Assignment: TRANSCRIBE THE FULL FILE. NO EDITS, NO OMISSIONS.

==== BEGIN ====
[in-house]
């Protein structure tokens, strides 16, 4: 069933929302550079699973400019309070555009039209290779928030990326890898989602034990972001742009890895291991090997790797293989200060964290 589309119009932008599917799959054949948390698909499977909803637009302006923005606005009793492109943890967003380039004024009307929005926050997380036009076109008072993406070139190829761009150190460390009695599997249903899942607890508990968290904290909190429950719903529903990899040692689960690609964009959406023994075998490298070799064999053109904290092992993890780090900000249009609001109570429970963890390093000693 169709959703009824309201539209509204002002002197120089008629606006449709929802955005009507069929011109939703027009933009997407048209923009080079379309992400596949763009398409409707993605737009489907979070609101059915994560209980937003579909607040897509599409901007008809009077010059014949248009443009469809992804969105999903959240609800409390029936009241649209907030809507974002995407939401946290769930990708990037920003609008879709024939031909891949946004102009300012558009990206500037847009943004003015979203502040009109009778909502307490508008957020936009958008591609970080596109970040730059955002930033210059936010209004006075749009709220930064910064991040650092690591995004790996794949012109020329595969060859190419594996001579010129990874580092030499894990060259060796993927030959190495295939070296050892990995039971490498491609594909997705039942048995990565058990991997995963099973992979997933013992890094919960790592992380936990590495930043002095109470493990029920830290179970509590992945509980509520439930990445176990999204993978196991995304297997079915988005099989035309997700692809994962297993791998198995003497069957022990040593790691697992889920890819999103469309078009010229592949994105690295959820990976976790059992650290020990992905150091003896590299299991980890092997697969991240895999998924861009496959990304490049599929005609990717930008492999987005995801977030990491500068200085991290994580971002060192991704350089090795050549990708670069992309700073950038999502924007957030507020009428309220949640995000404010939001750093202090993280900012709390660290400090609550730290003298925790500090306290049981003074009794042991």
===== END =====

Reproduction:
[in-house]
């Protein structure tokens, strides 16, 4: 069933929302550079699973400019309070555009039209290779928030990326890898989602034990972001742009890895291991090997790797293989200060964290 589309119009932008599917799959054949948390698909499977909803637009302006923005606005009793492109943890967003380039004024009307929005926050997380036009076109008072993406070139190829761009150190460390009695599997249903899942607890508990968290904290909190429950719903529903990899040692689960690609964009959406023994075998490298070799064999053109904290092992993890780090900000249009609001109570429970963890390093000693 169709959703009824309201539209509204002002002197120089008629606006449709929802955005009507069929011109939703027009933009997407048209923009080079379309992400596949763009398409409707993605737009489907979070609101059915994560209980937003579909607040897509599409901007008809009077010059014949248009443009469809992804969105999903959240609800409390029936009241649209907030809507974002995407939401946290769930990708990037920003609008879709024939031909891949946004102009300012558009990206500037847009943004003015979203502040009109009778909502307490508008957020936009958008591609970080596109970040730059955002930033210059936010209004006075749009709220930064910064991040650092690591995004790996794949012109020329595969060859190419594996001579010129990874580092030499894990060259060796993927030959190495295939070296050892990995039971490498491609594909997705039942048995990565058990991997995963099973992979997933013992890094919960790592992380936990590495930043002095109470493990029920830290179970509590992945509980509520439930990445176990999204993978196991995304297997079915988005099989035309997700692809994962297993791998198995003497069957022990040593790691697992889920890819999103469309078009010229592949994105690295959820990976976790059992650290020990992905150091003896590299299991980890092997697969991240895999998924861009496959990304490049599929005609990717930008492999987005995801977030990491500068200085991290994580971002060192991704350089090795050549990708670069992309700073950038999502924007957030507020009428309220949640995000404010939001750093202090993280900012709390660290400090609550730290003298925790500090306290049981003074009794042991």